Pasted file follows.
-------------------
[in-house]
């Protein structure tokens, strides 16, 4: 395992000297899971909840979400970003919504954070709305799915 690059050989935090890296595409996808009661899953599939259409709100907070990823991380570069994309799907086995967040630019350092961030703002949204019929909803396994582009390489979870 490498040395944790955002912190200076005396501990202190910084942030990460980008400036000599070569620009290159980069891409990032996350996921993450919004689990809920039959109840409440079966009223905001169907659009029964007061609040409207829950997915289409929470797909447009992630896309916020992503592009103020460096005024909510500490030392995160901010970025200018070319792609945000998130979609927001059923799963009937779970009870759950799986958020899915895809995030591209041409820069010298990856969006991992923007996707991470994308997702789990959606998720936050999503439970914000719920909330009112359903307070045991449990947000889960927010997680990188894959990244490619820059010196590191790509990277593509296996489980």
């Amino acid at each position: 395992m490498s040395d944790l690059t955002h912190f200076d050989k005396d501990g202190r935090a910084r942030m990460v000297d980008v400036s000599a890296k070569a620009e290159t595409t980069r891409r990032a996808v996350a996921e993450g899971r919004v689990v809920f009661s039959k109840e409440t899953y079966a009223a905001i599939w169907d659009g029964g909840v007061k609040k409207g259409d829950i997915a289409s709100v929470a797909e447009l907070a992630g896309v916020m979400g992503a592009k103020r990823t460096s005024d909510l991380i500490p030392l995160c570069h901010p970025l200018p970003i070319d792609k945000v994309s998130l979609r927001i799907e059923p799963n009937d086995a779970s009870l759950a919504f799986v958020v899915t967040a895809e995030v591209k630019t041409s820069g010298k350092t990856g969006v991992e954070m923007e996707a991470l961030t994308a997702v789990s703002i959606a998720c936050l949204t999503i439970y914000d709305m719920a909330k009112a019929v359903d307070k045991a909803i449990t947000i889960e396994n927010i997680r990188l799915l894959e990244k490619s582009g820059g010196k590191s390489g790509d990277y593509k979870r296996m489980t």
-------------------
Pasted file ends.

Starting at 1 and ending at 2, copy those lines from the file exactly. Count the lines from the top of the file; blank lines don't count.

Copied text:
[in-house]
């Protein structure tokens, strides 16, 4: 395992000297899971909840979400970003919504954070709305799915 690059050989935090890296595409996808009661899953599939259409709100907070990823991380570069994309799907086995967040630019350092961030703002949204019929909803396994582009390489979870 490498040395944790955002912190200076005396501990202190910084942030990460980008400036000599070569620009290159980069891409990032996350996921993450919004689990809920039959109840409440079966009223905001169907659009029964007061609040409207829950997915289409929470797909447009992630896309916020992503592009103020460096005024909510500490030392995160901010970025200018070319792609945000998130979609927001059923799963009937779970009870759950799986958020899915895809995030591209041409820069010298990856969006991992923007996707991470994308997702789990959606998720936050999503439970914000719920909330009112359903307070045991449990947000889960927010997680990188894959990244490619820059010196590191790509990277593509296996489980």